Century Dictionary and Cyclopedia
- n. The philosophy of Aristotle, or any later modification of it. Aristotelianism is a kind of metaphysical evolutionism. Its central idea is the distinction of act and power (actuality and potentiality). The nature of the world as a whole, as well as every part of it, may be illustrated by the analogy of the growth of a tree from a seed. The tree has a sort of being in the seed—a potential being: it exists in it in power only. That which is actualized in the perfected development from the seed—the tree—exists in act or actuality. This perfected development—the entelechy—is the characteristic nature of the thing which places it in some natural species, and which is its form, or that element of the thing which makes it to be the kind of thing that it is. The other element, which merely makes the thing to be, is its matter, which, as unformed, is identified by Aristotle with the power or potentiality of a germ. Every event is an act of development. Most events take place under the influence of an external efficient cause, and their character is determined by an end. Matter, form, efficient cause, and end are the four Aristotelian causes or principles. But not all events are brought about by external efficient causes. Some happen by fortuitous spontaneity, and are not determined by any causes whatever. Other events come to pass naturally, that is, by a self-determined growth. Besides that which is moved but does not cause motion, and that which is both moved and causes motion, there must needs be a tertium quid, which is not moved, yet causes motion; and this is God, or pure act (actuality) without undeveloped potentiality. The soul is the entelechy, or perfect flower, of the body. It has three parts, the vegetative (or merely vital), the sensible, and the rational. The reason is not a mere belonging of the individual; it exists before the body, and, as the active reason, is common to all persons upon the tablets of whose passive reason it writes its dicta. Space and time are mere logical elements of motion. Aristotle is justly called the father of logic, although there were some vague logical doctrines before him, and although his system is now largely superseded. He holds the only excellent reasoning to be syllogism, and all other kinds of reasoning to be imperfect approximations to syllogism. Particular facts are first and best known to us, but general truths are first and best known in themselves. Science must set out with certain fixed first principles, which are definitions. Knowledge is a development from impressions of sense, to the formation of which reason and experience both contribute. Things are of ten classes, substances, relations, quantities, qualities, etc. See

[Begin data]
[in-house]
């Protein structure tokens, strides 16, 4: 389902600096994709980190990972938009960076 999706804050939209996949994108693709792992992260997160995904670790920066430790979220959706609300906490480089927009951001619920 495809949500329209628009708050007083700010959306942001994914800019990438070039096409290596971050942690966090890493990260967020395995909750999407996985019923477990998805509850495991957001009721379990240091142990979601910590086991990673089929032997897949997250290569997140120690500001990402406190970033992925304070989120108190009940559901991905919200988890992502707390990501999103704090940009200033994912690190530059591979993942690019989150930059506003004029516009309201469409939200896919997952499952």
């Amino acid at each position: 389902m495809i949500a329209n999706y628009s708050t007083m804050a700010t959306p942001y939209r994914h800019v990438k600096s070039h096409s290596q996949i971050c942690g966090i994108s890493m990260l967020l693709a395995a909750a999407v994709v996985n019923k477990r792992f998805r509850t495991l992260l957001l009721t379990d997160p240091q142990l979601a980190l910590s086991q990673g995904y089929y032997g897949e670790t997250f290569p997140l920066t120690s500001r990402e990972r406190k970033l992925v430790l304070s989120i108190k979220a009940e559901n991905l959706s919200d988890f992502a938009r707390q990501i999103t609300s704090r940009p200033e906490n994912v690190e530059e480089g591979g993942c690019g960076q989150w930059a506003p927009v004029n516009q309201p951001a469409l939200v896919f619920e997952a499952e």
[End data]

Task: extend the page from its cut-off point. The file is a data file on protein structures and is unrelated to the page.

category. Different genera are subdivided upon different principles, so that there are no cross-divisions in the real classification of natures. It is possible to so collate passages from Aristotle as to make him appear as an inductive logician; but the whole cast of his mind was such as to lead him to underrate the importance of induction. He lays much stress on the principle of excluded middle, which he treats as a corollary of the principle of contradiction; and he has a general leaning to hard and rather wooden distinctions. The most important of his ethical doctrines are that happiness lies in the working out of one's inwardness, and that every virtue is a golden mean between two vices.
GNU Webster's 1913
- The philosophy of Aristotle, otherwise called the Peripatetic philosophy.
- n. (philosophy) the philosophy of Aristotle that deals with logic and metaphysics and ethics and poetics and politics and natural science
“The philosophico-theological ideas of those who employed this method were very diverse, encompassing varying degrees of Neo-platonism and Neo-aristotelianism, and several of them, including St. Thomas, were at times suspected of heresy.”
“Also I'm in favour of a return to the speculative dogmatic science of medieval post-moorish aristotelianism.”
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“speculative dogmatic science of medieval post-moorish aristotelianism”
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